Dark Conspiracy (1991)

A while back, a bunch of people asked me to look at GDW’s near future RPG Dark Conspiracy. This week is for you!

This is the core rulebook (1991), by Lester Smith, and you can tell from the cover vibes that GDW was trying to get in on the Shadowrun/Vampire/Cyberpunk competition. Elmore cover in full effect. Like it, though coming back to it, I want to know why that lady is wearing her underwear over her jeans. She also does this in an interior illustration and on the cover of the Dark Conspiracy tactical board game Minions, and it is a real head-scratcher. Inside, Earl Geier, Janet Aulisio, Liz Danforth and Tim Bradstreet sell a gritty, street-level vibe similar to those previously mentioned games.

Anyway, Dark Conspiracy takes place in the early 21st century, after…a great depression ruined the economy, climate change paved the way for the rise of demons and monsters, cities expanded, vast wastelands free of law and order developed. A lot of the structure of the world reminds me of Cyberpunk, while the monster incursions have a Shadowrun/Torg vibe. Dark Conspiracy never feels as wildly out there as those other games though; we’re still rooted in a plausible, realistic world (albeit one populated by demons). Most people are oblivious to the supernatural threats. PCs, as monster hunters, are obviously aware of the titular secret plot and fighting against it.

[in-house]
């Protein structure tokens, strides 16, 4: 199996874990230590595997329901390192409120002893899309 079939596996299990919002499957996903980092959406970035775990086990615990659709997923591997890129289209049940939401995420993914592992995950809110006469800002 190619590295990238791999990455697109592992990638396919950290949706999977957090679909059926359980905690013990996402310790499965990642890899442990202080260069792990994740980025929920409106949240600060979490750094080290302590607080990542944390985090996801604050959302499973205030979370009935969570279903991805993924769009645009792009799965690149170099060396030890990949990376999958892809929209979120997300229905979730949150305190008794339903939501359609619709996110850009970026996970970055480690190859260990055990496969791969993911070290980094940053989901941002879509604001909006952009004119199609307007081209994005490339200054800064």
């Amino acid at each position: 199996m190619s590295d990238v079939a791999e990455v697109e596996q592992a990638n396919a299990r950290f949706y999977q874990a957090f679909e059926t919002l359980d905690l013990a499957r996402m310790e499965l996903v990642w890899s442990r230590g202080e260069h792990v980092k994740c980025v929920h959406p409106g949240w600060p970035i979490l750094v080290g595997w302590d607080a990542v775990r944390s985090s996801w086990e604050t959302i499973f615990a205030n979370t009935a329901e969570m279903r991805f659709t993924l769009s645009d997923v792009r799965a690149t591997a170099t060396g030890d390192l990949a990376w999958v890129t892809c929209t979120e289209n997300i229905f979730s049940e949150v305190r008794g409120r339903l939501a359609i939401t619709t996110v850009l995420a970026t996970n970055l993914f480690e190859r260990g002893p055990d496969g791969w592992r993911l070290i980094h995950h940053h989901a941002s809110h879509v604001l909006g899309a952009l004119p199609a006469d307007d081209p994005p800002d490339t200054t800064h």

I was surprised to learn that Dark Conspiracy’s system derives from GDW’s military RPG Twilight 2000, which is too complicated a system for my taste (though it has intriguing character creation mechanics, using career terms to bundle skills in exchange for increasing character age). Twilight, and therefore Dark Conspiracy, has an emphasis on realism, particularly in combat. I feel like that is at odds with the setting a bit.

Its funny, looking back at old reviews, it seems folks thought the system was great and the horror, a melting pot of silly and serious, didn’t work. Today, though, I feel like the system is clunky but the horror is fun and anticipates The X-Files in a lot of ways.

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